Art State of Mind

Five Takes on Carnival in Art

Joanna Kaszubowska 10 January 2022 min Read

Carnival is the festive season that comes before the Lean in Western Christian tradition. People come together during the carnival to celebrate before the season of austerity. It is also a reversal ritual, in which social roles are reversed and norms about desired behavior are suspended. The name derives from the Latin phrase carnem levare, which means to take away or remove the meat/flesh. Carnival is celebrated in many various ways across the world. Some of the best known include the carnival in Rio de Janeiro, and the one in Venice, but we also have a carnival in Santa Cruz de Tenerife and Mardi Gras in New Orleans. There is an amazing carnival in Trinidad and Tobago that started as a rebellion against slavery but has transformed into one of the biggest street parties in the Caribbean. To celebrate this amazing period in the year join us for the five takes on carnival in art.

The Harlequin’s Carnival by Joan Miró

Joan Miró, The Harlequin's Carnival, 1924-25, Albright-Knox Art Gallery, Buffalo - Five Takes on Carnival in Art
Joan Miró, The Harlequin’s Carnival, 1924-25, Albright-Knox Art Gallery, Buffalo, NY, USA.

The first of the five takes on carnival in art is The Harlequin’s Carnival by Joan Miró. This is probably one of Miró’s most famous paintings. It is also one of his first surrealist ones after the group coalesced around André Breton in 1924. The painting pulsates with the joy of life, there is movement, music, and fun. And yet the Harlequin looks desolate (if you struggle to find him, he is the elongated guitar with red/blue round head). Some attribute this to the hole in his stomach, alluding to the fact that at that time Miró often struggled financially and went hungry. This however does not distract everyone else from having fun. Just looking at the painting you want to sway to the music.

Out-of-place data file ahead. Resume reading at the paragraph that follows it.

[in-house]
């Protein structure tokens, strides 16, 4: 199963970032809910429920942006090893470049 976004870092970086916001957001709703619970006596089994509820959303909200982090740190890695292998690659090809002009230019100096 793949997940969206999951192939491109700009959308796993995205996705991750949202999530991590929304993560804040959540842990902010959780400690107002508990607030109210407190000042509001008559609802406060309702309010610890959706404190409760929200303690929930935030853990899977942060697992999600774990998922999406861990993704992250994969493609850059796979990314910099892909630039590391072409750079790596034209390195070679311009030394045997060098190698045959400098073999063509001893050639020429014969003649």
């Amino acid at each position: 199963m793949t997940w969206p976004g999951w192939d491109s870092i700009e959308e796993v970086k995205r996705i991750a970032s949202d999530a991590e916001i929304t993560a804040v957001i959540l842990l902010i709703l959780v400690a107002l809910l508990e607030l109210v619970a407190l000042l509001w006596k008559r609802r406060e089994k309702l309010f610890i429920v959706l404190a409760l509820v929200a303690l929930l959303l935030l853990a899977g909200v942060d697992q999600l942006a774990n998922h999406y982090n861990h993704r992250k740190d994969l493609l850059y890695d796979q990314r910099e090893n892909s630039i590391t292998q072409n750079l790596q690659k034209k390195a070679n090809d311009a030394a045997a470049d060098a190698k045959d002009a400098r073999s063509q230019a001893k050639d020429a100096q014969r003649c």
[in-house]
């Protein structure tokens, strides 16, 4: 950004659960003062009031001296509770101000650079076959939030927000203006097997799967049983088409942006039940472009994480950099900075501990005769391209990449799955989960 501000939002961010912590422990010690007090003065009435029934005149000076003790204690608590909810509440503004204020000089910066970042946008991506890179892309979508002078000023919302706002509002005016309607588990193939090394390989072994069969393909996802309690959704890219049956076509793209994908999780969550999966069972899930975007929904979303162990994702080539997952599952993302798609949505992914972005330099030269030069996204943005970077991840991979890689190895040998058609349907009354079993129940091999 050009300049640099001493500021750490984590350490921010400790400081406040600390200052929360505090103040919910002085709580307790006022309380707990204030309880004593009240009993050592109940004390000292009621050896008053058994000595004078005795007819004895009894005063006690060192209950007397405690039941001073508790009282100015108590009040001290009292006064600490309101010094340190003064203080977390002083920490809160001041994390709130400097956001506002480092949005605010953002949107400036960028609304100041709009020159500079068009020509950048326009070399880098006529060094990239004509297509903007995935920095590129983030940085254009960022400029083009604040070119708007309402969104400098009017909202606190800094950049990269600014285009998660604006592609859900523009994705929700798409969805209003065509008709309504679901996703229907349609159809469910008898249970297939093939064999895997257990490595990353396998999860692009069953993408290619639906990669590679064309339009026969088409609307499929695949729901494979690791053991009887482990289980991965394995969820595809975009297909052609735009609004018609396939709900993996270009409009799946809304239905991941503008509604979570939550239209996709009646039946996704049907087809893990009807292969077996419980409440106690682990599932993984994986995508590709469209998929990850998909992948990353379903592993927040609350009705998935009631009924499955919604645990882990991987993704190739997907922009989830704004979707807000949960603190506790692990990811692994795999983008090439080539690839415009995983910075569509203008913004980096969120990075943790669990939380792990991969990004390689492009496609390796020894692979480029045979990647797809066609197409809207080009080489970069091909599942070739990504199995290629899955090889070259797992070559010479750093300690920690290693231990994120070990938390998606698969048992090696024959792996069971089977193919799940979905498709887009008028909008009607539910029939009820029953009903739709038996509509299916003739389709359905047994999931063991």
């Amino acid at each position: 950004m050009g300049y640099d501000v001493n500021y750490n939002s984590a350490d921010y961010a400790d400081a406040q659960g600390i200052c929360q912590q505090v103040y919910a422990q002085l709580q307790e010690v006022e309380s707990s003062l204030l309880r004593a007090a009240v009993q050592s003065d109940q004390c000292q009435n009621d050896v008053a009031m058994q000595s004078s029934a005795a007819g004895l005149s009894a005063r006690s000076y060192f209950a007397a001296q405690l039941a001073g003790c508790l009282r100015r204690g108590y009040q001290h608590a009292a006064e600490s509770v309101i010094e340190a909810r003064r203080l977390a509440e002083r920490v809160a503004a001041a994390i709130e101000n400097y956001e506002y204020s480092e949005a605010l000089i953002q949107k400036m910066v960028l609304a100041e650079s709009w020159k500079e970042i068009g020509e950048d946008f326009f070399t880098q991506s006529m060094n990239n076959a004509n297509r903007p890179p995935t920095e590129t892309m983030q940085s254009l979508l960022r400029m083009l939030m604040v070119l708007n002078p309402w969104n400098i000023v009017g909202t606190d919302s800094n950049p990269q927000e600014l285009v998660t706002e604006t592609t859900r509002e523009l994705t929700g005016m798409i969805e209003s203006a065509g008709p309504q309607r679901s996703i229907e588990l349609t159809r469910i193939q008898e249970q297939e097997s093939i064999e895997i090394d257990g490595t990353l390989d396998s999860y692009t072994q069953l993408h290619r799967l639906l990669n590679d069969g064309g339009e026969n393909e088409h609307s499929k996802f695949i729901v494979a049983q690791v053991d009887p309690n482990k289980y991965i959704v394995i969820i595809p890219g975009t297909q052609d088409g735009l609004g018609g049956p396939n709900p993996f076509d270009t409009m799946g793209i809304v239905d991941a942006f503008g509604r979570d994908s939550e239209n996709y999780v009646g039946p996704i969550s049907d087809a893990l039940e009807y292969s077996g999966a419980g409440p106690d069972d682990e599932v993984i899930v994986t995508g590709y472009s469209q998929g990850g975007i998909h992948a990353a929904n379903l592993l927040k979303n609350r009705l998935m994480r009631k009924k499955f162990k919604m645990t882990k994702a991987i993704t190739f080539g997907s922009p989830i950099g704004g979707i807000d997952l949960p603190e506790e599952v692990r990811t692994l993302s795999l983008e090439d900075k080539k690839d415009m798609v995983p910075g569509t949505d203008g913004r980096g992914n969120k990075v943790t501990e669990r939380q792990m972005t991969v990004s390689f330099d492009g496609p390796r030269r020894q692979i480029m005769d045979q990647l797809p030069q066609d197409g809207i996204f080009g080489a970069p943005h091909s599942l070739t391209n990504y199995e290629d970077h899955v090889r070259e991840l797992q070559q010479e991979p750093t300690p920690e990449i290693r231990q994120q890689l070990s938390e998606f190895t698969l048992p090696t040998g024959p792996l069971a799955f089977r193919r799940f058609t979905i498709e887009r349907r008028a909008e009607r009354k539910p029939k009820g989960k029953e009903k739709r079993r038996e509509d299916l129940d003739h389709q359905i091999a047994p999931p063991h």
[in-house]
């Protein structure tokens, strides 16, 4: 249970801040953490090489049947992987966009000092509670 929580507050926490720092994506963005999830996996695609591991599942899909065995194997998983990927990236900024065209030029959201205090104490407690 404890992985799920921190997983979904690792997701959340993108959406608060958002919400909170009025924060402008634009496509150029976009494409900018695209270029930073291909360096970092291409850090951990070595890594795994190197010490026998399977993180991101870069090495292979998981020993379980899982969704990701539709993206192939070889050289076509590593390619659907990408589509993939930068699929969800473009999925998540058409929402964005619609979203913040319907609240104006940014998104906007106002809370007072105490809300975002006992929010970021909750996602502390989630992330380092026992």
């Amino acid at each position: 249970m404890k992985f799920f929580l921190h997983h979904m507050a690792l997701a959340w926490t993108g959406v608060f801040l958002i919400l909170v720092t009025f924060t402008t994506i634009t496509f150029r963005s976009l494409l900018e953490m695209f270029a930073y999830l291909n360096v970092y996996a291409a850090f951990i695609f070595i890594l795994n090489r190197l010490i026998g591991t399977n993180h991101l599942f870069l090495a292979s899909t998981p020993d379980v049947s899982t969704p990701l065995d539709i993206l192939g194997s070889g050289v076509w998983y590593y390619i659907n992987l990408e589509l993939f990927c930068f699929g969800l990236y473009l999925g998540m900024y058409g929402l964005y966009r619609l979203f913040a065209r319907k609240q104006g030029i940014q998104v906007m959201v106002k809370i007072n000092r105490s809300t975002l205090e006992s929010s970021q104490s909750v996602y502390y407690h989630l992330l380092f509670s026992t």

Harlequin’s character originates from the Italian commedia dell’arte. He is easily recognizable by his chequered costume. Typically he is a light-hearted and witty character, getting in the way of his master’s plans and madly in love with Columbina, for whose graces he often competes for with the more serious and melancholic Pierrot.

Dressing for the Carnival by Winslow Homer

Winslow Homer, Dressing_for_the_Carnival, 1877, The Metropolitan Museum of Art, New York
Winslow Homer, Dressing for the Carnival, 1877, The Metropolitan Museum of Art, New York, NY, USA.

Let’s move continents and also change the understanding of the carnival a bit. Winslow Homer painted this work in the final year of the Reconstruction when the federal troops withdrew from the South. We see the group here preparing for a Christmas-time festivity known in the South as Jonkonnu. The celebration originates from the culture of the British West Indies, the festival blended African and English traditions. Later it merged with the July 4th celebrations (hence the Stars and Stripes that one of the kids is holding). Here we see two women dressing the Lord of Misrule, a very Harlequin-like figure. Both are focused on sewing him into his costume, the children watch with awe.

The painting is far from the liberated joy of Miró’s carnival. Instead, there is silence and focus, a sense of an important celebration coming up. But also poverty and the feeling that the hopes of emancipation are still far from the realities of black life in the South.

The Burial of the Sardine by Francisco Goya

Francisco de Goya, The burial of the Sardine, 1812-1819, Real Academia de Bellas Artes de San Fernando - Five Takes on Carnival in Art
Francisco de Goya, The Burial of the Sardine, 1812-1819, Real Academia de Bellas Artes de San Fernando, Madrid, Spain.